Balded faced hornet nest

Stinging Insects in Missouri–Advice From The Expert Exterminators at Holper’s

Hot fun in the summertime becomes a little less so when stinging insects are present.  We are at the peak of the stinging insect season in Missouri and people are trying to get a handle on wasp control, bee control, hornet control, and yellow jacket control. Do you have a yellow jacket nest in the ground? Maybe you think you have an infestation and are searching for answers on wasp nest removal or bee nest removal. Are you wondering how to get rid of bees in the gound? If you are interested in stinging insect prevention and stinging insect control, Holper’s technicians are the exterminators you need.

What Kind of Stinging Insects Do I Actually Have?

We might know that there are different types of stinging insects in Missouri, but we don’t all necessarily know how to tell the difference. (And some of us don’t care which one it is–we don’t want to get close enough to tell the difference, we just want it gone!) But it is good to have a grasp on some basic identifiers to determine which pest you have and create a game plan with exterminators to eradicate it.

Yellow-JacketThe most prevalent stinging insect in our area is a yellow jacket. People sometimes refer to these as “sweat bees.” Yellow and black striped, yellow jackets are about ¾” in length. Their pointed stinger is capable of stinging multiple times. Yellow jackets build nests in both walls and in the ground. Regardless of where the nest is, the activity surrounding the entrance will resemble an airport–many flying in and many flying out.  Nests can hold up to 3,500 yellow jackets, which will attack if the nest is disturbed. You might wonder how to get rid of a nest in the ground; the only safe way to remove it is to contact a professional.

Balded-faced-hornetsBald-faced hornets are one of the more aggressive of the stinging insects. These hornets are black in color with a white stripe over each eye and on the thorax (rear segment). They are about an inch in length and they, too, have a stinger capable of stinging multiple times. They are often easy to spot near their gray, swirled, paper nests, which vary from the size of a cantaloupe to the size of a trash can.  Nests generally hold 150-250 of this type of hornet. This is an insect with an attitude–it doesn’t need to be disturbed to attack.

European-WaspHolper’s Pest & Animal Solutions gets many calls about wasps. A large number of calls are about the European wasp, which is relatively new to our area. These wasps look similar in coloring (yellow and black striped) to a yellow jacket, but European wasps are about ½” longer than a yellow jacket. They, too, have a pointed stinger capable of multiple stings. These wasps make a conical paper nest that often is built under overhangs of houses and inside the hollow fencing around pools. These nests can hold up to 75 wasps. An aggressive insect, this wasp needs no provocation to attack.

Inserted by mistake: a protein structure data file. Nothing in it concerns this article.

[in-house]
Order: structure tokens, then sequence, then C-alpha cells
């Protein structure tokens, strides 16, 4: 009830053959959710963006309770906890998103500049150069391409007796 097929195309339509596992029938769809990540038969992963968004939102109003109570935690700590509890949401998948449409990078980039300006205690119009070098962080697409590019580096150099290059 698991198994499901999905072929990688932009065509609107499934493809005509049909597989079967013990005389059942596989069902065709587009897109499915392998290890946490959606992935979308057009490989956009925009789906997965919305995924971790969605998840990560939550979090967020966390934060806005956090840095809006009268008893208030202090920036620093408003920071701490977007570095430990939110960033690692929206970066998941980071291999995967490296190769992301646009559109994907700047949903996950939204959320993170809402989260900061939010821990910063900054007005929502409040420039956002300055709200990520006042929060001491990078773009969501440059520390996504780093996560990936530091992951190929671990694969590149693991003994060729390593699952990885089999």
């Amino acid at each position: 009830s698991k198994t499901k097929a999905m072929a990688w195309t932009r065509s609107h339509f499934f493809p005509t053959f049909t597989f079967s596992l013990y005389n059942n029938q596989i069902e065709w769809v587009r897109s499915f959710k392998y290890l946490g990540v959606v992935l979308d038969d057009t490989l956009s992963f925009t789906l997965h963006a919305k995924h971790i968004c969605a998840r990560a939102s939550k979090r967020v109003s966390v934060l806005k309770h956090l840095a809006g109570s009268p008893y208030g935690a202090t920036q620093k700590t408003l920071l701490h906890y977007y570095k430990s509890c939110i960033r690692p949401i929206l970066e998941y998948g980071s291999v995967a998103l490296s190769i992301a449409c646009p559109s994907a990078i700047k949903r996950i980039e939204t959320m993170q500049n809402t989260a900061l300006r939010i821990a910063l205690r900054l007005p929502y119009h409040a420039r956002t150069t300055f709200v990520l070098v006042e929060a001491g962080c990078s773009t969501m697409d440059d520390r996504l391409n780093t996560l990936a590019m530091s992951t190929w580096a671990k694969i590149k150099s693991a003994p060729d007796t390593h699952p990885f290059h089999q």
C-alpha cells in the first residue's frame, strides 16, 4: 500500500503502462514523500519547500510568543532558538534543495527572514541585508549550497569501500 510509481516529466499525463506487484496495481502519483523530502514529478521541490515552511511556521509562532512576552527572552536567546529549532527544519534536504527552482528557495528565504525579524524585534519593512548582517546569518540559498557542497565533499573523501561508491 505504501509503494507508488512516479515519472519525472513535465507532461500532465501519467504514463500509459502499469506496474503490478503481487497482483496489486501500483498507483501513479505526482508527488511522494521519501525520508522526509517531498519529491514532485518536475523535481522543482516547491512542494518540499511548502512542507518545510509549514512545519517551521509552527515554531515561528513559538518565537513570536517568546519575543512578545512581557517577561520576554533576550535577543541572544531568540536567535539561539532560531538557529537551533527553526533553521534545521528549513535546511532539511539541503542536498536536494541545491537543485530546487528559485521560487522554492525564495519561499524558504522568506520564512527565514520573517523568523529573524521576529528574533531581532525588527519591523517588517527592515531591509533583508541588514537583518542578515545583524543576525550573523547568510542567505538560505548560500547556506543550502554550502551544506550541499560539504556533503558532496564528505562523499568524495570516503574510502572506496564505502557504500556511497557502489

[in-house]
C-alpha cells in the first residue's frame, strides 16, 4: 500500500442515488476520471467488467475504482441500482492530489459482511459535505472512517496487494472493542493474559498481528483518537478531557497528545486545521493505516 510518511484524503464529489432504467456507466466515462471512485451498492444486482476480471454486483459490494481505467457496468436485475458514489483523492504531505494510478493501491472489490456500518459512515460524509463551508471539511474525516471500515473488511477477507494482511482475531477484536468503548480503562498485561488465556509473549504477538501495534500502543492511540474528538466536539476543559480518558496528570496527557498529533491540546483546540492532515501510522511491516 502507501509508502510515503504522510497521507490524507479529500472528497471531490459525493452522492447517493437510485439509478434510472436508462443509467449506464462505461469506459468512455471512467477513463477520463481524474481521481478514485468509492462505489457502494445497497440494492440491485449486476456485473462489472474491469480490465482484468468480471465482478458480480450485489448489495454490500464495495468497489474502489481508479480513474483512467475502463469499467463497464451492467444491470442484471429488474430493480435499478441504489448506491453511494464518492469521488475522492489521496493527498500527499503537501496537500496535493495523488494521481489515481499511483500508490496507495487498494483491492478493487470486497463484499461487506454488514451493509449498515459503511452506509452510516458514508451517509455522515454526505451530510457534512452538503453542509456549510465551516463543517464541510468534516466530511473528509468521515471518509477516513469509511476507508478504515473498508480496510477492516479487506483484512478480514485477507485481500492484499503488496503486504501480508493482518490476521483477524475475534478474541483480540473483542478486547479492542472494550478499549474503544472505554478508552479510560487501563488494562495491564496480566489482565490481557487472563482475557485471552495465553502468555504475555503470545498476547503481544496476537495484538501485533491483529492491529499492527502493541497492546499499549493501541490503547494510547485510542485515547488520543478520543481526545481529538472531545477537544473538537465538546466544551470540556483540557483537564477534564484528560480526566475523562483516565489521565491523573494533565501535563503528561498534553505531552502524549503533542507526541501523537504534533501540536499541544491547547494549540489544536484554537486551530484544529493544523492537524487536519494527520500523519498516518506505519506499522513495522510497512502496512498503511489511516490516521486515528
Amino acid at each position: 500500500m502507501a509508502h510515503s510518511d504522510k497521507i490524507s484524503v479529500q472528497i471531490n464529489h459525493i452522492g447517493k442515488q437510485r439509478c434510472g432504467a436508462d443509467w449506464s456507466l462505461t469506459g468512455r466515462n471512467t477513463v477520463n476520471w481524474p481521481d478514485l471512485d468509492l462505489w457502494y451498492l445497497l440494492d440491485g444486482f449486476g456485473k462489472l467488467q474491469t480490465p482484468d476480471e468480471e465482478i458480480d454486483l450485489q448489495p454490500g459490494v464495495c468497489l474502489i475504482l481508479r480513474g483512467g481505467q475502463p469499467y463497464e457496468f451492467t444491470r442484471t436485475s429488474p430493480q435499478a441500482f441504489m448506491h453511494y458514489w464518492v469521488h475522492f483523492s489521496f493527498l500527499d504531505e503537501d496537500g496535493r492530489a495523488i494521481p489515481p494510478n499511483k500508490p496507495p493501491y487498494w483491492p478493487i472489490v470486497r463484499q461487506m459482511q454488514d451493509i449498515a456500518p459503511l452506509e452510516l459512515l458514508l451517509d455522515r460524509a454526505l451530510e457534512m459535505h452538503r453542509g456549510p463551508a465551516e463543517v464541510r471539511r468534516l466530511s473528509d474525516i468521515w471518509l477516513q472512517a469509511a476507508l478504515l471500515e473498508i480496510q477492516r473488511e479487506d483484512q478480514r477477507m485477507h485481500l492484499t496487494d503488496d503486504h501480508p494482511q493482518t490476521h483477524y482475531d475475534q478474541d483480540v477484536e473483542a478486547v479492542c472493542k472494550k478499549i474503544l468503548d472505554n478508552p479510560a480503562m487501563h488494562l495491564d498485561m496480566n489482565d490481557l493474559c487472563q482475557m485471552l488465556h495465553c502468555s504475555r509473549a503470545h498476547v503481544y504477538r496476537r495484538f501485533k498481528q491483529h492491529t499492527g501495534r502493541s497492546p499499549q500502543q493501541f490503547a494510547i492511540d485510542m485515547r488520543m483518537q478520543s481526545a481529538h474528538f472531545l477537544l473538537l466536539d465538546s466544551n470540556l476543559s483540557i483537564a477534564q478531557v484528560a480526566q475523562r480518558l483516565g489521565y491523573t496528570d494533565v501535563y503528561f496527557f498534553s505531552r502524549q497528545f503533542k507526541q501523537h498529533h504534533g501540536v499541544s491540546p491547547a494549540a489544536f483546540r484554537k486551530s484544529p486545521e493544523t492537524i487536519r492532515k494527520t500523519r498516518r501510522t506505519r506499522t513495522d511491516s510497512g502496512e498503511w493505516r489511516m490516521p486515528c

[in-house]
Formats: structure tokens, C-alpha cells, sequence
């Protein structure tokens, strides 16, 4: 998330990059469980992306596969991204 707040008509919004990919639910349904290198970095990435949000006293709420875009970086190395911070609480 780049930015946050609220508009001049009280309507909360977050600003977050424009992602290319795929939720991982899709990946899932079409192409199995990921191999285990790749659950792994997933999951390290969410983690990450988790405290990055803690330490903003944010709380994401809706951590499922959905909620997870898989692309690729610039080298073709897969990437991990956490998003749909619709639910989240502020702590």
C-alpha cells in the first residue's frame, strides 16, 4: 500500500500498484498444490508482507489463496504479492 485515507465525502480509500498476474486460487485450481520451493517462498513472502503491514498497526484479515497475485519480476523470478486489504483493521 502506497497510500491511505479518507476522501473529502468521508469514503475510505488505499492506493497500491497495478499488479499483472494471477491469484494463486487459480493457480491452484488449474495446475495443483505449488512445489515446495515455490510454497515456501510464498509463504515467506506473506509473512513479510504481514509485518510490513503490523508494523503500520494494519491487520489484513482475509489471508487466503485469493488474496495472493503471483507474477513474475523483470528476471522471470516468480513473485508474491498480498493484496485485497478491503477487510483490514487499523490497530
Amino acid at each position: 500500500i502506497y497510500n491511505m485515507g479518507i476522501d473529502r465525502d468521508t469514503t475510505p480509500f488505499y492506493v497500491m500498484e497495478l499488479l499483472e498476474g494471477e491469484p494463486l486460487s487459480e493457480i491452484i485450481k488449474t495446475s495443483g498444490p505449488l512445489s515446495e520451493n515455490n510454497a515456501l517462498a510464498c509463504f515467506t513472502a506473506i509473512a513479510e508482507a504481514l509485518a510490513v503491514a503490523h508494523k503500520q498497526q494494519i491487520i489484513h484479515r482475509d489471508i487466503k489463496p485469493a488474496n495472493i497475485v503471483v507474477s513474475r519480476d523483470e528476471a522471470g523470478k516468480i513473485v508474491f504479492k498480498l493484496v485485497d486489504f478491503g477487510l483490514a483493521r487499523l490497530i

Lastly, we have the two most common bee types, the honey bee and the bumblebee. honeybeeHoney bees are brownish to golden in color and are about ¾” in length. They have a barbed stinger that remains in the victim’s skin when stung, which obviously kills the bee. Honey bee nests are layers of honeycomb, usually found in wall voids and tree voids. A large colony of honey bees can consist of up to 100,000 bees. If left untreated, a nest filled with honey can weigh up to 350 pounds. Honey bees are fairly docile and usually only sting when provoked.

bumble-beeBumblebees are large and black, with a yellow stripe. Their entire body is fuzzy in appearance. Bumblebees measure roughly ¾” long and ⅜” wide. Their stinger is pointed and can sting multiple times. Bumblebee nests looks like groups of small eggs stuck together. They can be found in pine needles under pine trees, and are usually above the ground. They can also be found in bird houses, lawn mower clipping bags, and compost piles. A large nest of bumblebees consists of about 100 bees, and when any sized nest is disturbed, the bees become very aggressive.

Is it Possible to Prevent Stinging Insect Nests?

Bald-Faced-Hornets-NestOverall, preventing insects from building nests is not a possibility. An exception would be a wasp’s nest built in a fence post or handrail. This is something that the wasps usually come back to year after year, so if you know they have chosen that spot in the past, you can have it professionally dusted at the beginning of the season to deter them from building there again. Other than this scenario, since insects can pretty well get to wherever they please, prevention is not feasible.

Creating a Game Plan for Successful Treatment

Holper’s has specialized in stinging insect treatments for over 31 years. Determining the course of treatment is determined by two factors: the type of stinging insect and the location where the nest is found. Because of these variables, nests need to be treated and removed by trained technicians using the proper safety equipment and professional-grade materials. Nests in the ground are particularly problematic, so a call right away to Holper’s is your safest bet – they know how to get rid of bees in the ground.

Stinging Insect Control

There’s a good reason so many people in the Greater St. Louis area trust Holper’s Pest & Animal Solutions as their exterminators for their stinging insect control–it’s the first type of pest that Holper’s conquered over three decades ago. If you want to effectively implement stinging insect control, do yourself a favor and call Holper’s expert exterminators today at 314-732-1413.